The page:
These impellers typically impart less shear force to the fluid than traditional single-plane blades, therefore compartment usage must be known in order to ensure the correct degree of shear. These impellers are designed more closely comparable to airplane propellers or ships’ screws.
There are many types of gear reduction suitable for use with mechanical
agitators. Most units fall into two categories: worm/roller type or helical/
bevel type. There is no direct evidence that one type is superior to the
other, although most experts agree that helical/bevel requires less horsepower, and it is therefore offered for larger applications over worm/roller. Worm/roller types are usually offered in right-angle drive with a single reduction in speed. Helical/bevel gearboxes may be either right-angle or parallel drive, that is, the motor shaft is parallel to or in line with the impeller shaft. They may have single, double, or triple gearing reductions. Both types work well and have advantages when it comes to maintenance and economy of operation (the particulars of a discussion of which are too lengthy for the body of this document). However, as with all mechanical equipment, routine scheduled maintenance and adherence to manufacturers’ recommendations will prolong equipment life. Keeping a thorough record of maintenance is also advisable. The highest-wear parts on most gearboxes are the bearings and seals. Routine inspection for leaks will indicate the need to replace seals. Excess noises and elevated temperatures are indications that bearings need replacement. Prompt repair or replacement of these components will reduce more costly repairs to the gearbox.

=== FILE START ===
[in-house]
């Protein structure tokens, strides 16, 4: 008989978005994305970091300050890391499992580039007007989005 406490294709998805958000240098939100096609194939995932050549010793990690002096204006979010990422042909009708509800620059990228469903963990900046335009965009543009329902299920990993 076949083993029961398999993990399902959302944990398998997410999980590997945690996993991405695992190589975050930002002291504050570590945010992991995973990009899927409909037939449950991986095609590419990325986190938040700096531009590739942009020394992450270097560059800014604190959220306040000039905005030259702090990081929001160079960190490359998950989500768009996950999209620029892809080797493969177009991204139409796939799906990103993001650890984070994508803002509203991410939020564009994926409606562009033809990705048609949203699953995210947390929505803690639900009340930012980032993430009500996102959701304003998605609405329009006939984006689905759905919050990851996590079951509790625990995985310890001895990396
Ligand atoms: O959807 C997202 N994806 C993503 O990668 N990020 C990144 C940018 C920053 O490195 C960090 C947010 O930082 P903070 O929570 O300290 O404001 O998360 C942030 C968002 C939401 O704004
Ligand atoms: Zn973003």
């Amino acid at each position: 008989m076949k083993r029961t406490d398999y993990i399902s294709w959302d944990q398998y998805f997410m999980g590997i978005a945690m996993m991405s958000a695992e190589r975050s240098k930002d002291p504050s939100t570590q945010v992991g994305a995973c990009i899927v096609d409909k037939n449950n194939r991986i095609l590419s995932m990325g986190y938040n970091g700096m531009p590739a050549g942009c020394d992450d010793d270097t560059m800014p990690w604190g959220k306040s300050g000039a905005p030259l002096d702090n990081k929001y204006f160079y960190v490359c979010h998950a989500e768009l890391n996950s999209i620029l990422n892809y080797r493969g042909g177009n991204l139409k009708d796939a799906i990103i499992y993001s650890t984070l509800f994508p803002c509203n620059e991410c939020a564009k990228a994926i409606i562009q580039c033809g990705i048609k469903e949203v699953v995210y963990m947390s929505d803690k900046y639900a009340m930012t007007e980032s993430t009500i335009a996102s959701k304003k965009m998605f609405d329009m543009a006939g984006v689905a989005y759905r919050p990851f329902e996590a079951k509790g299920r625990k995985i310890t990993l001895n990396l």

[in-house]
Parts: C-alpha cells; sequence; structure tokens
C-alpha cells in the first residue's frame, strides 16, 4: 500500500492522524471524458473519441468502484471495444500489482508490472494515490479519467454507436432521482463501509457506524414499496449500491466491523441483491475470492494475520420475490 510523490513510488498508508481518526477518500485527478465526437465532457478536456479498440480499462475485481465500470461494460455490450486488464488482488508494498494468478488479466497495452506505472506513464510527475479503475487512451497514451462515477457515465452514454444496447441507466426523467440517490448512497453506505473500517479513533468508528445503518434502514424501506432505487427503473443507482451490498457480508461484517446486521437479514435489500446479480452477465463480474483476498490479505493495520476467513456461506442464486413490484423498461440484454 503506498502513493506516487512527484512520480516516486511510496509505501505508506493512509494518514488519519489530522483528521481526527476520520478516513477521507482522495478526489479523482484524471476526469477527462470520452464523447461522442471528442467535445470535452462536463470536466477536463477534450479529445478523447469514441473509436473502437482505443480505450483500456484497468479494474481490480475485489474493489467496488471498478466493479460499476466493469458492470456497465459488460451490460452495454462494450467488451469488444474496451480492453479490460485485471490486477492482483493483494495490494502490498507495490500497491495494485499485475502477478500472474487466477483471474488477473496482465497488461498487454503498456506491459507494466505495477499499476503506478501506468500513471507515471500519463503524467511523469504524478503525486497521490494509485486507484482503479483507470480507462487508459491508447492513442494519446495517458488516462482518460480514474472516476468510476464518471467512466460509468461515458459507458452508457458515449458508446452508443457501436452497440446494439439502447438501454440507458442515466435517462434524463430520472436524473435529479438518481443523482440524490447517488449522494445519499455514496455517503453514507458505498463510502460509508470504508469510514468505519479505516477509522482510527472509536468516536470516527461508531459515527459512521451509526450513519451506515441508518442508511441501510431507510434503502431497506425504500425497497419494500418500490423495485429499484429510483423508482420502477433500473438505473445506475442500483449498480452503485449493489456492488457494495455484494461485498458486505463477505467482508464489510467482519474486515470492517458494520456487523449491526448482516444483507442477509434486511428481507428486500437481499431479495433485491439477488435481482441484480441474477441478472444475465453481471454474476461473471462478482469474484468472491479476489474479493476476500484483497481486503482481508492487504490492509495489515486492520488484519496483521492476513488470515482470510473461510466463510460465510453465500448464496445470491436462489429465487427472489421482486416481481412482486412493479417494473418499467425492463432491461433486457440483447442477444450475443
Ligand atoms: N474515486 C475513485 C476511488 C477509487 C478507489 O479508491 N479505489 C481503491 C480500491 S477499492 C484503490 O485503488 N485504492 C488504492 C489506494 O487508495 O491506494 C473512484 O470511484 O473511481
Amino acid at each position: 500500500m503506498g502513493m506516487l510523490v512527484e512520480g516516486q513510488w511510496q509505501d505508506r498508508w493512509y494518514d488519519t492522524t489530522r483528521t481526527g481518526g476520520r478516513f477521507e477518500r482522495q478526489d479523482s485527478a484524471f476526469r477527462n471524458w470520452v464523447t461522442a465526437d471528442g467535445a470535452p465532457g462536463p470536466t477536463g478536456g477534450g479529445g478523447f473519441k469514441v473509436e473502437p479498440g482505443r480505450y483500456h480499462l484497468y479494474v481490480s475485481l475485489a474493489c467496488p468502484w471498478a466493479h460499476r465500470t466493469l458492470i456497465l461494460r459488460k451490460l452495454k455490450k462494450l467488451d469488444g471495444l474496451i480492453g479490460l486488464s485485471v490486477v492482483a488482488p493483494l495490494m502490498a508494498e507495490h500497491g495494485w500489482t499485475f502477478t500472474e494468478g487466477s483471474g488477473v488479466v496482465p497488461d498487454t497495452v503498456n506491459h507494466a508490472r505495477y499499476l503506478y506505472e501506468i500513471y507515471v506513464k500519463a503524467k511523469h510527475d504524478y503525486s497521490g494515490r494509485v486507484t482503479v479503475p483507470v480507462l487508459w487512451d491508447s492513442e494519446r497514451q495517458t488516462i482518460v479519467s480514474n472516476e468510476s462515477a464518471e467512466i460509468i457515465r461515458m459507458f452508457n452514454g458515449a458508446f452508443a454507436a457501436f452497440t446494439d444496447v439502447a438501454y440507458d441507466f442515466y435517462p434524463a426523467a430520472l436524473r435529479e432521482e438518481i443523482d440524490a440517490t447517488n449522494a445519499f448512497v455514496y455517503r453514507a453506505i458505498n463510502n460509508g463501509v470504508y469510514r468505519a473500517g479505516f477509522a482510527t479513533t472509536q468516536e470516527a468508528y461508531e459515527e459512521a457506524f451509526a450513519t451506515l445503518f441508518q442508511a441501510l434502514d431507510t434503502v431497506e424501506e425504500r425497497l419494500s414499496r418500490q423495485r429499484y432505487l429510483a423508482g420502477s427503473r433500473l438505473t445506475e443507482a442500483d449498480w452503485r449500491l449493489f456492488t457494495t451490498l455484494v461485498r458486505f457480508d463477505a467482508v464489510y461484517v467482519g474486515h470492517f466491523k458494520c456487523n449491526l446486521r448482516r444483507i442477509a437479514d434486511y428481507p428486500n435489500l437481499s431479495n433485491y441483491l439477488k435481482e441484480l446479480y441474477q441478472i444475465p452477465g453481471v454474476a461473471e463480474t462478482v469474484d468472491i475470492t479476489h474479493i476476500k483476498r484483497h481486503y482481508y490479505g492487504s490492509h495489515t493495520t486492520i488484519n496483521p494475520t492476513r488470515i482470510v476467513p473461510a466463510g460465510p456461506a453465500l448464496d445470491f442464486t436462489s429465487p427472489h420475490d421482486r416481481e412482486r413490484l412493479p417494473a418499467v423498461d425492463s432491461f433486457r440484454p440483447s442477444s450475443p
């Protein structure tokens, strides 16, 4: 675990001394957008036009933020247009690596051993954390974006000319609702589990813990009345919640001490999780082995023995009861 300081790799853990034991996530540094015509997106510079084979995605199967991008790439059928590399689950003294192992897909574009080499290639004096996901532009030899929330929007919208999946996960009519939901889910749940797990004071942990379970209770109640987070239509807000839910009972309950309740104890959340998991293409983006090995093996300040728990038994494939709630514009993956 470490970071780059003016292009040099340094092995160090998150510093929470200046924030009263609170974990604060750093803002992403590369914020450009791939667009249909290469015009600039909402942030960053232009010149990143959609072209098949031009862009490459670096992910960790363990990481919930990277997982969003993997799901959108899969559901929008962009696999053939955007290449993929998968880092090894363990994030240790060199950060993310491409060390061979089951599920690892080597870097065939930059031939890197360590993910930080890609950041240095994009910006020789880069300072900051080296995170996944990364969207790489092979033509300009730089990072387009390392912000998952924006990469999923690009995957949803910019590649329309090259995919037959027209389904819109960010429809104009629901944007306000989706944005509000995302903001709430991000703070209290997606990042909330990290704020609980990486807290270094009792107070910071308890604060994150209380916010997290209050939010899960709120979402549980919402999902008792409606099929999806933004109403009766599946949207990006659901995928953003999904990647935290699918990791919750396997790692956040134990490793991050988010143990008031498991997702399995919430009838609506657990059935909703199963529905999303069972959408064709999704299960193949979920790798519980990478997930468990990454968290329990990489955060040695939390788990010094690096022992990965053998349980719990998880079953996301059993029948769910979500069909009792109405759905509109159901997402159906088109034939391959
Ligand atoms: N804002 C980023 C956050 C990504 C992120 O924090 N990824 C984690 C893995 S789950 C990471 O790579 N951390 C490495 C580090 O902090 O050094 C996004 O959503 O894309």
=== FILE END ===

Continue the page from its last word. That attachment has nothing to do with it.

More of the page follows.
Two types of shafts are commonly used: solid shafts (see Figure 10.6)
and hollow shafts (see Figure 10.7). Either may be supplied in a variety
of materials, with carbon steel being the most popular.
Solid shafts of mild carbon steel are generally cut to desired length
and joined to the gearbox output shaft, usually with a rigid coupling. A machined key slot at the bottom provides a range of adjustment for
proper impeller height installation. A bottom end stabilizer should be
installed when tank depths exceed 6 feet (1.83 m).
Hollow steel shafts are especially suited for deep tanks. They may be
supplied in flanged sections and bolted together, making installations
possible where overhead height is limited. Most hollow shafts use contour
(swept-face) impellers that are bolted in place (see Figure 10.7).
Hollow shafts deflect less than solid steel shafts of the same cross-section
modulus; that is, for the same mass of material, they resist bending due to
their larger overall diameter. Therefore, they are stiffer than solid shafts
of equal or less weight. This equates to longer allowable shaft lengths.
When shaft lengths are equal, the reduced weight reduces loads transmitted to the output bearing. Critical speed (vibration caused by shaft
flexing under loads at startup) is also less of a concern with hollow shafts.